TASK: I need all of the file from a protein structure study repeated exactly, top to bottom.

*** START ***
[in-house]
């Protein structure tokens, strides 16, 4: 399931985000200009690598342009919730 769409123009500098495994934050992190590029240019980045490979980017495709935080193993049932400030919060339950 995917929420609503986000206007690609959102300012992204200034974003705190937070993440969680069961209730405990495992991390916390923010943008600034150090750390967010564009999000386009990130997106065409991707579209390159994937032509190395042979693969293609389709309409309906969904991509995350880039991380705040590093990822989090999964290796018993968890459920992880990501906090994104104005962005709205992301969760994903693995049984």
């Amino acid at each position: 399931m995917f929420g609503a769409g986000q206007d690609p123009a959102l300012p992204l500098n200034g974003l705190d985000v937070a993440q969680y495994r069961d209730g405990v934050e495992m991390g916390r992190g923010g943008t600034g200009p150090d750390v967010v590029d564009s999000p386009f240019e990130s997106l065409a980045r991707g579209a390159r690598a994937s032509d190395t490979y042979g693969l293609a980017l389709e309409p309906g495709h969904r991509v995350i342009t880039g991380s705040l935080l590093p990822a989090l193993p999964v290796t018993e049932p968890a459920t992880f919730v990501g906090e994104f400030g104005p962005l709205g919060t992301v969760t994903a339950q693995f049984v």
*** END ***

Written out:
[in-house]
């Protein structure tokens, strides 16, 4: 399931985000200009690598342009919730 769409123009500098495994934050992190590029240019980045490979980017495709935080193993049932400030919060339950 995917929420609503986000206007690609959102300012992204200034974003705190937070993440969680069961209730405990495992991390916390923010943008600034150090750390967010564009999000386009990130997106065409991707579209390159994937032509190395042979693969293609389709309409309906969904991509995350880039991380705040590093990822989090999964290796018993968890459920992880990501906090994104104005962005709205992301969760994903693995049984």
């Amino acid at each position: 399931m995917f929420g609503a769409g986000q206007d690609p123009a959102l300012p992204l500098n200034g974003l705190d985000v937070a993440q969680y495994r069961d209730g405990v934050e495992m991390g916390r992190g923010g943008t600034g200009p150090d750390v967010v590029d564009s999000p386009f240019e990130s997106l065409a980045r991707g579209a390159r690598a994937s032509d190395t490979y042979g693969l293609a980017l389709e309409p309906g495709h969904r991509v995350i342009t880039g991380s705040l935080l590093p990822a989090l193993p999964v290796t018993e049932p968890a459920t992880f919730v990501g906090e994104f400030g104005p962005l709205g919060t992301v969760t994903a339950q693995f049984v």